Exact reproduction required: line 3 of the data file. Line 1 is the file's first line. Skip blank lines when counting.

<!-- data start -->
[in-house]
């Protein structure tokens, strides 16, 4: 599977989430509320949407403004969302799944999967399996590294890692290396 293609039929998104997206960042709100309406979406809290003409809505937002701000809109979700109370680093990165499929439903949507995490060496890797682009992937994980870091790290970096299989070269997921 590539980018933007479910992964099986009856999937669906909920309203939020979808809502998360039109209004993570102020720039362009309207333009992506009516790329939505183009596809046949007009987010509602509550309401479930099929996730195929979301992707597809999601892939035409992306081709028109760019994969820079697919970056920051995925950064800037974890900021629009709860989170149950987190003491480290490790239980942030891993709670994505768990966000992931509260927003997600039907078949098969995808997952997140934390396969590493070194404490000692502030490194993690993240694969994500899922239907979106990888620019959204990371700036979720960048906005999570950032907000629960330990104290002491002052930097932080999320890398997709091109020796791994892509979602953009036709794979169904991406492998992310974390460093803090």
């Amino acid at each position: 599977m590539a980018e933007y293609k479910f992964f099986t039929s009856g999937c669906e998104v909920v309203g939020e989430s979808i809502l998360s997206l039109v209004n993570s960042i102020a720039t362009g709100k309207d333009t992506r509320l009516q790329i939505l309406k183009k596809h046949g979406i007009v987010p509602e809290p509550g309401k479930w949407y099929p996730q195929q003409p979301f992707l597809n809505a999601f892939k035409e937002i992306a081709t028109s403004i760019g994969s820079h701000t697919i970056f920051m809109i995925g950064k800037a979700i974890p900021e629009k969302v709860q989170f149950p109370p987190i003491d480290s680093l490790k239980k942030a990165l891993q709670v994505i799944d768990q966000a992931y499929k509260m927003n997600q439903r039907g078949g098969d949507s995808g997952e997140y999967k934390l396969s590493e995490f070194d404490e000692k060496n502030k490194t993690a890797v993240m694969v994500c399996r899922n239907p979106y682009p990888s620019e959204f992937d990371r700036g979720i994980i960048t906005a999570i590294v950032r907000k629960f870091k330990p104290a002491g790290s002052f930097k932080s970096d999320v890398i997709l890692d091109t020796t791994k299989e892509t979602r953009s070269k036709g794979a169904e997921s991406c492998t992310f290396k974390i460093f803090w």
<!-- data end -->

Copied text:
């Amino acid at each position: 599977m590539a980018e933007y293609k479910f992964f099986t039929s009856g999937c669906e998104v909920v309203g939020e989430s979808i809502l998360s997206l039109v209004n993570s960042i102020a720039t362009g709100k309207d333009t992506r509320l009516q790329i939505l309406k183009k596809h046949g979406i007009v987010p509602e809290p509550g309401k479930w949407y099929p996730q195929q003409p979301f992707l597809n809505a999601f892939k035409e937002i992306a081709t028109s403004i760019g994969s820079h701000t697919i970056f920051m809109i995925g950064k800037a979700i974890p900021e629009k969302v709860q989170f149950p109370p987190i003491d480290s680093l490790k239980k942030a990165l891993q709670v994505i799944d768990q966000a992931y499929k509260m927003n997600q439903r039907g078949g098969d949507s995808g997952e997140y999967k934390l396969s590493e995490f070194d404490e000692k060496n502030k490194t993690a890797v993240m694969v994500c399996r899922n239907p979106y682009p990888s620019e959204f992937d990371r700036g979720i994980i960048t906005a999570i590294v950032r907000k629960f870091k330990p104290a002491g790290s002052f930097k932080s970096d999320v890398i997709l890692d091109t020796t791994k299989e892509t979602r953009s070269k036709g794979a169904e997921s991406c492998t992310f290396k974390i460093f803090w």